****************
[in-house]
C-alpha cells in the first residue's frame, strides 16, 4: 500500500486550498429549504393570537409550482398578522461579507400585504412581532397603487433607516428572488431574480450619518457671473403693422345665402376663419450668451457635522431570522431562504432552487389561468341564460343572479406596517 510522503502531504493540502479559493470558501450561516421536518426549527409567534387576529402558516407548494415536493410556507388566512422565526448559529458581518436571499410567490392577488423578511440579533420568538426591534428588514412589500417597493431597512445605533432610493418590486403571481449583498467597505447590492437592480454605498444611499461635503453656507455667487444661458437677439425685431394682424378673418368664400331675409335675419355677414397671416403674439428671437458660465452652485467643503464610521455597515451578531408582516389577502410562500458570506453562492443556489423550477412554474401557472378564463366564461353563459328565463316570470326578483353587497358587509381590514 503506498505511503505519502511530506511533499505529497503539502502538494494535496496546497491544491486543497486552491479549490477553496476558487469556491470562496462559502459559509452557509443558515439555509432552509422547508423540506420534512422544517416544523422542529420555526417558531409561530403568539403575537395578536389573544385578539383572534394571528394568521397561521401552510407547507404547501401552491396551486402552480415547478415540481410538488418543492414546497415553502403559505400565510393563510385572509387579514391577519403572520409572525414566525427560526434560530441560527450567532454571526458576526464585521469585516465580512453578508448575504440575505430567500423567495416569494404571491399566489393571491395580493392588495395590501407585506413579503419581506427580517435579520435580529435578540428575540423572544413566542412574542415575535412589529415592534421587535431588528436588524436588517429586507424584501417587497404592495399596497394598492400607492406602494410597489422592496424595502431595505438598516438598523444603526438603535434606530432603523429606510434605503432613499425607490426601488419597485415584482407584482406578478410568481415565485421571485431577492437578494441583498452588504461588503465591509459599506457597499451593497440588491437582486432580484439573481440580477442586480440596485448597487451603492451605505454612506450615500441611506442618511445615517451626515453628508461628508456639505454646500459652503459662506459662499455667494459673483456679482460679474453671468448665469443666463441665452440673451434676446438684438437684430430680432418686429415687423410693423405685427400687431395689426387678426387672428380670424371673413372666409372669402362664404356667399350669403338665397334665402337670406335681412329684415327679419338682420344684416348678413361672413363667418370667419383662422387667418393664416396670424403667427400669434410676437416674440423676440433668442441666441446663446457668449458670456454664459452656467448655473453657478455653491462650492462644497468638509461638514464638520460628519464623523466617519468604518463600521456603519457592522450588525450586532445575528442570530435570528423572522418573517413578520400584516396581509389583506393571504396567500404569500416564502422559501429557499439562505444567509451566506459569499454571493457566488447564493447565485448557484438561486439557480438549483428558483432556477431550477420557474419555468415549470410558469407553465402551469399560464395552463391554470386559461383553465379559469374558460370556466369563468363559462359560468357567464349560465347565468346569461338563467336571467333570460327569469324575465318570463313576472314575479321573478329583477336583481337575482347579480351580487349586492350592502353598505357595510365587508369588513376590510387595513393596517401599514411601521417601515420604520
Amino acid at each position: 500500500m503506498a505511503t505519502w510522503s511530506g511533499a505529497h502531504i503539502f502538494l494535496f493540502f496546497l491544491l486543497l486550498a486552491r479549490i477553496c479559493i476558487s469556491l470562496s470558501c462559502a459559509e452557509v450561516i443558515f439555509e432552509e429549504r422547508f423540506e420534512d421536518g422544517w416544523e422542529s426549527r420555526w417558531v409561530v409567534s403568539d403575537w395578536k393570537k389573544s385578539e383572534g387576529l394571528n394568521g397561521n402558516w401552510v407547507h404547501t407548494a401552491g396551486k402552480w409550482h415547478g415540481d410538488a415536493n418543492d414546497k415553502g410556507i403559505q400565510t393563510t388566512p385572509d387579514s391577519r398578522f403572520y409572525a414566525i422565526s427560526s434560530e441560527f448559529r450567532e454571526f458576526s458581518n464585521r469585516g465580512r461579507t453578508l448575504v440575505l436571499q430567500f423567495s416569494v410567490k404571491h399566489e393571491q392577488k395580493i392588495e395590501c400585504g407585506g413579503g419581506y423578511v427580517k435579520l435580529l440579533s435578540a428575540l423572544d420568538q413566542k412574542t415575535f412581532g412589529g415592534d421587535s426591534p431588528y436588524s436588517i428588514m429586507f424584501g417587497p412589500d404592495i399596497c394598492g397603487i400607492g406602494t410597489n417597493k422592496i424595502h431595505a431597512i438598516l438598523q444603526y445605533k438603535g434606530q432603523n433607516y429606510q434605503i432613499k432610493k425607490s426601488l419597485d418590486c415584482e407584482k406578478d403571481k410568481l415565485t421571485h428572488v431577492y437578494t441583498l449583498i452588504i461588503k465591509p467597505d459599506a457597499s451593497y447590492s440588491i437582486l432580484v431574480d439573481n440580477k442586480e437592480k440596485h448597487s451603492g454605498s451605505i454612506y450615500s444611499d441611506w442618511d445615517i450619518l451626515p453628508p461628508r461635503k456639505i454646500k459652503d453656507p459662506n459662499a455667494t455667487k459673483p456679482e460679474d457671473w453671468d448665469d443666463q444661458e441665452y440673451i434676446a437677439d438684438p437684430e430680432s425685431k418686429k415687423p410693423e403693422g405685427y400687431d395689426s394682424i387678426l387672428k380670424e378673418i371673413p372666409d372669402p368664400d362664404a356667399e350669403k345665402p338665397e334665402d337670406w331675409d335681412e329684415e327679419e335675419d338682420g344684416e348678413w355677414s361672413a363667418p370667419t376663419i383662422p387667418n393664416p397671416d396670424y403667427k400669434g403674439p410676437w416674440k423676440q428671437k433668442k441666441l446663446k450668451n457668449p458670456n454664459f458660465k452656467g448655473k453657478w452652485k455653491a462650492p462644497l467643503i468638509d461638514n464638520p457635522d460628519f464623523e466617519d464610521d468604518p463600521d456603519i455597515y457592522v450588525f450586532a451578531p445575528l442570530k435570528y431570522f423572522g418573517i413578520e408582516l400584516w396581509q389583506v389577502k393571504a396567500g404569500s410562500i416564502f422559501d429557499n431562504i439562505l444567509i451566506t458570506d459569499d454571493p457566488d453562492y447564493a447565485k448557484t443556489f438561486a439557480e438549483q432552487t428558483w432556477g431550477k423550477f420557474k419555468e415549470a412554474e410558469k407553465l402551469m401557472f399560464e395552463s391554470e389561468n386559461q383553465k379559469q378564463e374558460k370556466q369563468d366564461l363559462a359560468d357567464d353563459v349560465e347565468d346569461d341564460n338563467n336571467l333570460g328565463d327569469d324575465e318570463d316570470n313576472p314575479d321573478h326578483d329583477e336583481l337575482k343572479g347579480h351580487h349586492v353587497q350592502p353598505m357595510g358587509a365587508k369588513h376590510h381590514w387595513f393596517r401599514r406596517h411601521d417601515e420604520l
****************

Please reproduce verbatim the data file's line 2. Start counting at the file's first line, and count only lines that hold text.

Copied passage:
C-alpha cells in the first residue's frame, strides 16, 4: 500500500486550498429549504393570537409550482398578522461579507400585504412581532397603487433607516428572488431574480450619518457671473403693422345665402376663419450668451457635522431570522431562504432552487389561468341564460343572479406596517 510522503502531504493540502479559493470558501450561516421536518426549527409567534387576529402558516407548494415536493410556507388566512422565526448559529458581518436571499410567490392577488423578511440579533420568538426591534428588514412589500417597493431597512445605533432610493418590486403571481449583498467597505447590492437592480454605498444611499461635503453656507455667487444661458437677439425685431394682424378673418368664400331675409335675419355677414397671416403674439428671437458660465452652485467643503464610521455597515451578531408582516389577502410562500458570506453562492443556489423550477412554474401557472378564463366564461353563459328565463316570470326578483353587497358587509381590514 503506498505511503505519502511530506511533499505529497503539502502538494494535496496546497491544491486543497486552491479549490477553496476558487469556491470562496462559502459559509452557509443558515439555509432552509422547508423540506420534512422544517416544523422542529420555526417558531409561530403568539403575537395578536389573544385578539383572534394571528394568521397561521401552510407547507404547501401552491396551486402552480415547478415540481410538488418543492414546497415553502403559505400565510393563510385572509387579514391577519403572520409572525414566525427560526434560530441560527450567532454571526458576526464585521469585516465580512453578508448575504440575505430567500423567495416569494404571491399566489393571491395580493392588495395590501407585506413579503419581506427580517435579520435580529435578540428575540423572544413566542412574542415575535412589529415592534421587535431588528436588524436588517429586507424584501417587497404592495399596497394598492400607492406602494410597489422592496424595502431595505438598516438598523444603526438603535434606530432603523429606510434605503432613499425607490426601488419597485415584482407584482406578478410568481415565485421571485431577492437578494441583498452588504461588503465591509459599506457597499451593497440588491437582486432580484439573481440580477442586480440596485448597487451603492451605505454612506450615500441611506442618511445615517451626515453628508461628508456639505454646500459652503459662506459662499455667494459673483456679482460679474453671468448665469443666463441665452440673451434676446438684438437684430430680432418686429415687423410693423405685427400687431395689426387678426387672428380670424371673413372666409372669402362664404356667399350669403338665397334665402337670406335681412329684415327679419338682420344684416348678413361672413363667418370667419383662422387667418393664416396670424403667427400669434410676437416674440423676440433668442441666441446663446457668449458670456454664459452656467448655473453657478455653491462650492462644497468638509461638514464638520460628519464623523466617519468604518463600521456603519457592522450588525450586532445575528442570530435570528423572522418573517413578520400584516396581509389583506393571504396567500404569500416564502422559501429557499439562505444567509451566506459569499454571493457566488447564493447565485448557484438561486439557480438549483428558483432556477431550477420557474419555468415549470410558469407553465402551469399560464395552463391554470386559461383553465379559469374558460370556466369563468363559462359560468357567464349560465347565468346569461338563467336571467333570460327569469324575465318570463313576472314575479321573478329583477336583481337575482347579480351580487349586492350592502353598505357595510365587508369588513376590510387595513393596517401599514411601521417601515420604520